As long as your contract is expiring soon, you shouldn't have to pay to switch ISPs, but you will need a MAC (migration authorisation code). This expires within 30 days of issue. Request it from your current ISP and pass it to the prospective one.
You usually need to give written notice – especially if you intend to break your subscription contract. Depending on the arrangement at signup, the ISP may demand you return the router or modem or ask you to pay the balance of its value.
Many of us remain loyal to our ISPs and have stuck with it as reliability rates have improved, prices dropped and speeds accelerated (52.8 percent have been with the same provider for more than 24 months; see chart, page 80). But there's plenty of evidence of migration, too. If you need hefty downloads and no tie-ins, you'll still pay a premium; if you're up for bundling, you'll save significantly. And if you demand pure speed without interruption – and cable doesn't serve your area – you'll probably
find an ADSL Max deal to suit.
Switching ISPs: comparison sites
Whether you've decided to dump your existing broadband provider or you're after a fresh connection, doing your research is vital – you could easily end up tied into an unsatisfactory package. And the cheapest option may not offer the right services for your needs.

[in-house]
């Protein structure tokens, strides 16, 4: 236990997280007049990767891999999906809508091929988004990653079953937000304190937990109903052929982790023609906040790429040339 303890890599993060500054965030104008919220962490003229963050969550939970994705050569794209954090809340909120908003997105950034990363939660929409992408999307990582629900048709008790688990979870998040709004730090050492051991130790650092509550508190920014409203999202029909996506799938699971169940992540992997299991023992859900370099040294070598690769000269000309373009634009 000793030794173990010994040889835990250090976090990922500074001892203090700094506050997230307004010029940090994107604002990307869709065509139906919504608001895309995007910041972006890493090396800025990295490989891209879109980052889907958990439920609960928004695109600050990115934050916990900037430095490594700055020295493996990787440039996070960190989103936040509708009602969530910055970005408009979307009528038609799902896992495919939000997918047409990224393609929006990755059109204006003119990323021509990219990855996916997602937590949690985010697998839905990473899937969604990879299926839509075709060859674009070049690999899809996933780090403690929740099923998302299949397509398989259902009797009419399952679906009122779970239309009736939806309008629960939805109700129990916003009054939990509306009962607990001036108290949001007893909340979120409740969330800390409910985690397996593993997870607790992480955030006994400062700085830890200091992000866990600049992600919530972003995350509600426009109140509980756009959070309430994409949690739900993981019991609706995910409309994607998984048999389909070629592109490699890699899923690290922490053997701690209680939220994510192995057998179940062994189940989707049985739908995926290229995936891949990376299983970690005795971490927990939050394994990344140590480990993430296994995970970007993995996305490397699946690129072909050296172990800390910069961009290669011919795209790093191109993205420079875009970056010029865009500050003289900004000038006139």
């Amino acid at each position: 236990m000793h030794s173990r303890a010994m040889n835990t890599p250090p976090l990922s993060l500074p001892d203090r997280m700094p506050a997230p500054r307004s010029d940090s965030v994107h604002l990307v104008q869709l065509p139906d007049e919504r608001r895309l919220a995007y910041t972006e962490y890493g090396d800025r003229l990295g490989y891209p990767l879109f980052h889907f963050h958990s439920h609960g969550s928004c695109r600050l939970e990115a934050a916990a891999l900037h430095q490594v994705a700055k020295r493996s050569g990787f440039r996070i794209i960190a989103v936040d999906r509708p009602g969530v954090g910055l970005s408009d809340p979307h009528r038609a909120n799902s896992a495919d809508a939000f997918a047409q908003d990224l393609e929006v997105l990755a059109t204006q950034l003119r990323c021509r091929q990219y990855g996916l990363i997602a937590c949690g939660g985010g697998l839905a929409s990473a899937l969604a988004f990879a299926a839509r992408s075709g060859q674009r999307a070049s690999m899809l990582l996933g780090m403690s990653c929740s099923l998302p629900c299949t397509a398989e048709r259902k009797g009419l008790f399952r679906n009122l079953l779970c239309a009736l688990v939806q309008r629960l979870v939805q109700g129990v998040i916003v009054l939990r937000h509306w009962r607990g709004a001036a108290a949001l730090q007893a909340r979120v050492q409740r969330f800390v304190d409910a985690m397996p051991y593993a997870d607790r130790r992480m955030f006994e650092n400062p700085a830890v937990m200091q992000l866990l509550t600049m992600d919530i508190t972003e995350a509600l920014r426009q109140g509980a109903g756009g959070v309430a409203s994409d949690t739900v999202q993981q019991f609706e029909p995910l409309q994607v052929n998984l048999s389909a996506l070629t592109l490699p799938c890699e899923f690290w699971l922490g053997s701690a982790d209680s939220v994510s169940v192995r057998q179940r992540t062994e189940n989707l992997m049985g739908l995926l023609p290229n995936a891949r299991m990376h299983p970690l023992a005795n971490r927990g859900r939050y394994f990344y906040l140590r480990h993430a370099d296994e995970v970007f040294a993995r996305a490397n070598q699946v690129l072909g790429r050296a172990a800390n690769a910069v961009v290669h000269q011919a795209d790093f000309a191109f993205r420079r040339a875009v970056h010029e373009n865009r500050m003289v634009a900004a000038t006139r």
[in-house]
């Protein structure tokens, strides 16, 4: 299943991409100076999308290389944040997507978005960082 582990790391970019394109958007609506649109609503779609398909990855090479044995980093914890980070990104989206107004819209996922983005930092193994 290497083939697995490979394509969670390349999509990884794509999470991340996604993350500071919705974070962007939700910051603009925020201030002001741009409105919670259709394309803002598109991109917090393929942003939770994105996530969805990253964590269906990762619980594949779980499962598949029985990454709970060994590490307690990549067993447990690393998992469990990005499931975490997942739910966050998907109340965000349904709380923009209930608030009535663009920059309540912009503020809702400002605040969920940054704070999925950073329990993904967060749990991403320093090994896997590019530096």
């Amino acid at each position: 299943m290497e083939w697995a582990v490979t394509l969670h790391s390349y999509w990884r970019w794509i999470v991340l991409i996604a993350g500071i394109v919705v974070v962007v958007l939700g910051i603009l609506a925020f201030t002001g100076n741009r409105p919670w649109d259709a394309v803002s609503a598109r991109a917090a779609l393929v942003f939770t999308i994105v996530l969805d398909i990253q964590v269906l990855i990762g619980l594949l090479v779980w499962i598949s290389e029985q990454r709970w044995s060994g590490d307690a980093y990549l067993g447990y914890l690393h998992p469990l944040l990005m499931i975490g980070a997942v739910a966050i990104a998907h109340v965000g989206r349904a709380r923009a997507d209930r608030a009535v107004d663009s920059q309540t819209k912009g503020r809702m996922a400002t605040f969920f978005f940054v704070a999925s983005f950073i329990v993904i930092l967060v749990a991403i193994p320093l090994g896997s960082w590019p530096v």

Online comparison sites can help you decide between broadband offers. Some, such as uSwitch.com and firsthelpline.com cover a range of consumer products, while other comparison sites are particularly aimed at disgruntled broadband users. Note that some of these sites include the monthly line rental within their figures.
Changing providers isn't as difficult as it used to be, but you're likely to be penalised for trying to swap service providers partway through a subscription. Check the charges and read through the terms and conditions before signing up – call the ISP for clarification if any of the details aren't sufficiently clear.
Moneysupermarket.com is an efficient site but it can be confusing to use. It provides an average monthly cost, rather than splitting figures into the monthly cost of the service and line rental. Broadbandchoice.co.uk is easier to use, with information such as the speed, connection fee, line rental and monthly charge all clearly displayed. Plus there are specific details about each package.
uSwitch.com delivers an abundance of information about choosing the best broadband service, although it lacks the easy table form of the other sites.
Broadbandgenie.co.uk is a useful site for gauging customers' opinions on the bundled services, offering reviews and ratings for each one. This type of information is essential, because the packages with rock-bottom prices frequently provide poor customer service.
All offer simple methods to research the best bundled deals out there. And many comparison sites check the availability of service in your specific area.